Our page consists of mainly dynamic parts changing every 2-5 minutes. It's different across multiple users based on their location, language and other preferences.
We also have about 120 people working on the processwire backend the whole day concurrently.
What do you guys think?
Here are my questions, hopefully we can collect these in a wiki or something because I'm sure more and more people will hit that break sooner than they hoped they would:
- Should we opt for optimising the database? Since >2k per request is a lot even for a mysql server, webserver cpu is basically idling at that time.
- Do you think at this point it makes sense to use ProcessWire as a simple REST API?
- In your experience, what fieldtypes are expensive? Page? RepeaterMatrix?
- Ryan, what do you consider as the primary bottleneck of processwire?
- Is the amount of fields too much? Would it be better if we would try to reuse fields as much as possible?
- Is there an option to hook onto ProcessWires SQL builder? So we can write custom SQL for some selectors?
Thanks and lots of wishes,
Pascal from Mobile Trooper
What i wanna achive is a simple counter like that count up on visit (this is no problem) AND save the specific date (year/month/day) of the count...
in the end i will be able to get visits per day/per month/per year in a nice and dirty graph.
Just to have a way better simple counter system.
Should i only go with a complex setup of pages like this:
--stats (home template for pageviews)
---------29 ->page_views (integers on every day template)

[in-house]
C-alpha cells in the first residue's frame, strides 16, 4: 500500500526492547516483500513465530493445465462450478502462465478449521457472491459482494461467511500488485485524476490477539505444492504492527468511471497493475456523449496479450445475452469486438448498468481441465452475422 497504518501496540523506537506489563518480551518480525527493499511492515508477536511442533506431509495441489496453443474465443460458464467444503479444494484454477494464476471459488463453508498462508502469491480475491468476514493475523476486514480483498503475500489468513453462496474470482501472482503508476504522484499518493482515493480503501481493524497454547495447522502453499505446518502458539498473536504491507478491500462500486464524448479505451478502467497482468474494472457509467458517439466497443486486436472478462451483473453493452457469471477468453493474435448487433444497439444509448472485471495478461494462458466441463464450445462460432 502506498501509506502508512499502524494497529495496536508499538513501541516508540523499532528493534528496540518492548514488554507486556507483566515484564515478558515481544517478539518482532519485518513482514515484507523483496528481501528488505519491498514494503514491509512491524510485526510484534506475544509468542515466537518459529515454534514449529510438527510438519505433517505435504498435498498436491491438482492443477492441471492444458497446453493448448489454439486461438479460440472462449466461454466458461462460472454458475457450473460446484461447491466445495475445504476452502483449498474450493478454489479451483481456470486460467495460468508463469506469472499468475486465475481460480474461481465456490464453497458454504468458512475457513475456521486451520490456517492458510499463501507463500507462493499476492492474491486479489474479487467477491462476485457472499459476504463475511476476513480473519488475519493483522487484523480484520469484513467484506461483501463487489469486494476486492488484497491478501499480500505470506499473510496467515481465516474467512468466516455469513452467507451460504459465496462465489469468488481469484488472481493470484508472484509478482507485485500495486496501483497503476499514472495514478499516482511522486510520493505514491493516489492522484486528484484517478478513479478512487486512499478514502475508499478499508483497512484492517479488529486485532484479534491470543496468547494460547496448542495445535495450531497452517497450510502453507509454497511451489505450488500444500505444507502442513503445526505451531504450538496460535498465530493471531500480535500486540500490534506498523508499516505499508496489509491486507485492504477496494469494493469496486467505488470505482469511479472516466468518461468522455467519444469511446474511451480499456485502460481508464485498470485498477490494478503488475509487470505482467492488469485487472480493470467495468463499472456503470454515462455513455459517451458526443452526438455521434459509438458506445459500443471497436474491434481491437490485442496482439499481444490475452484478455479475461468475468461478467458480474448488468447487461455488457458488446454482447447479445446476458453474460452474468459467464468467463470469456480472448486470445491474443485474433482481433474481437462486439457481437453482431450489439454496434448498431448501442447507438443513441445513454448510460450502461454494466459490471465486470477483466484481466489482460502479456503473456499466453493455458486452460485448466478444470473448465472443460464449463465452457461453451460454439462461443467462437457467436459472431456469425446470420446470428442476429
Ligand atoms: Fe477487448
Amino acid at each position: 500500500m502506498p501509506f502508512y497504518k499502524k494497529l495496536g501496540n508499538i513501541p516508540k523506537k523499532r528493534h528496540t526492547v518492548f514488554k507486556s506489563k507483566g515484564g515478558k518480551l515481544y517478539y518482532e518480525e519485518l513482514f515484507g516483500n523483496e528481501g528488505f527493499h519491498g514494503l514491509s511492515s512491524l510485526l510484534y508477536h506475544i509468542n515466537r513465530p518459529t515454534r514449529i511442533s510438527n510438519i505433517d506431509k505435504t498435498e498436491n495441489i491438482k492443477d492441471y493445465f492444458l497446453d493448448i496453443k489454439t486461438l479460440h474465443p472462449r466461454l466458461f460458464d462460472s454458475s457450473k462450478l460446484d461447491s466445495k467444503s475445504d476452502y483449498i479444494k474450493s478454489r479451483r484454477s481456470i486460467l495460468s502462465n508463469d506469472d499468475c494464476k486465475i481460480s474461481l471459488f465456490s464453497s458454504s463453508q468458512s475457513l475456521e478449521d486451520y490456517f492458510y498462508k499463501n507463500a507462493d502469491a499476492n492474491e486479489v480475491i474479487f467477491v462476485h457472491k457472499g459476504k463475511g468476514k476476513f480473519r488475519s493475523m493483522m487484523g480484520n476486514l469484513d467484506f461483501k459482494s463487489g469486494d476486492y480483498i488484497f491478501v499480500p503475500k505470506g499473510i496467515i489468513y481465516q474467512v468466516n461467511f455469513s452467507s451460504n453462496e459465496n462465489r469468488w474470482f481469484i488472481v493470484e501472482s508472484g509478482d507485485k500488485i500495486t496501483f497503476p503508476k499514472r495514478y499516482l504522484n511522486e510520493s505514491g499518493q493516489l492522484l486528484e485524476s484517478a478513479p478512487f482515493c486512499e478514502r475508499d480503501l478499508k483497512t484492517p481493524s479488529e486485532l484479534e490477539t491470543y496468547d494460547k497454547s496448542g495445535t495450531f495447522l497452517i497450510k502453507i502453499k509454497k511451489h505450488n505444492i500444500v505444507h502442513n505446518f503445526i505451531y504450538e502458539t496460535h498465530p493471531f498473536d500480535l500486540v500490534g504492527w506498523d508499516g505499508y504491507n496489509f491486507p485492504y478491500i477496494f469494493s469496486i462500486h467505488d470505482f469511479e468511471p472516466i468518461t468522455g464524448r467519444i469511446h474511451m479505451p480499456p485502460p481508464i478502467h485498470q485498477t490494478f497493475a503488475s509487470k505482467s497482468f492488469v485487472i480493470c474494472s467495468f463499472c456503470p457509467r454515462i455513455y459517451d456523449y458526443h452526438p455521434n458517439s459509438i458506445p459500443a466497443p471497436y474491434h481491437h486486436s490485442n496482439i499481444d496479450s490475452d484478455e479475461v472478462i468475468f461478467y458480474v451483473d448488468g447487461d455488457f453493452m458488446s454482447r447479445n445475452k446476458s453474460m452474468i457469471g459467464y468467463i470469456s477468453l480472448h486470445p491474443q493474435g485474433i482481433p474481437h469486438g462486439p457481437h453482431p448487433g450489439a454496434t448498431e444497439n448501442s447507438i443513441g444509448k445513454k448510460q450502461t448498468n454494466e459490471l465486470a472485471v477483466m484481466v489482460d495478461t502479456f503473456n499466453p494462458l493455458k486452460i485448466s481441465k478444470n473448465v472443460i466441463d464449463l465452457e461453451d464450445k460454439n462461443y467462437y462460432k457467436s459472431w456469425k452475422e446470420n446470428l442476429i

Or just simple use:
--stats (home template for pageviews)
---->count (template) that holds simple field page_views and a date field
or could a fieldtype like tables (one table field for every month/year or so) be also a solution?
Or a own SQL table special for this and use it in a module? I don't have any experience on this topic...
What i have in mind of performance sideeffects on such a thing?
Or is there a solution that works with PW?
I wanna go the hard way and implement something like this:
only directly within PW and use the API to get the data...maybe create a simple module from it later i don't know if i could set it up right from the start 😉
this is the reason for my questions on more experienced devs
Kind regards mr-fan
One of our sites is suffering from very slow boot times, and I'm not sure how to diagnose the problem.
Here's a grab of the debug panel in Tracy debugger after loading the homepage.
A have a couple of questions -
Are all of the times listed separate items, or are some of them a breakdown? I ask because the number shown in the tracy debug bar is the total of all of the items but the wording suggests boot.load.modules, boot.load.fields etc are a breakdown of the boot.load. How do I find out what these times consist of? Currently, when using the site, and when running page speed tools, the server load time is consistently upwards of 1s often above 1.5s. This is before the browser even starts downloading resources - a quick grab from my firefox dev tools was even worse:
I would appreciate any advice on finding the cause here.
A few details:
Server is a digital ocean droplet (2GB memory + 2CPUs) running nginx and php7.0 - neither memory or cpu seem particularly taxed Site has 8 locales Using template cache and wirecache for heavy pieces of markup We're on the latest dev branch - the speed issue has been present for the last couple of versions. The speed is similar on when running locally (similar but stripped back nginx config)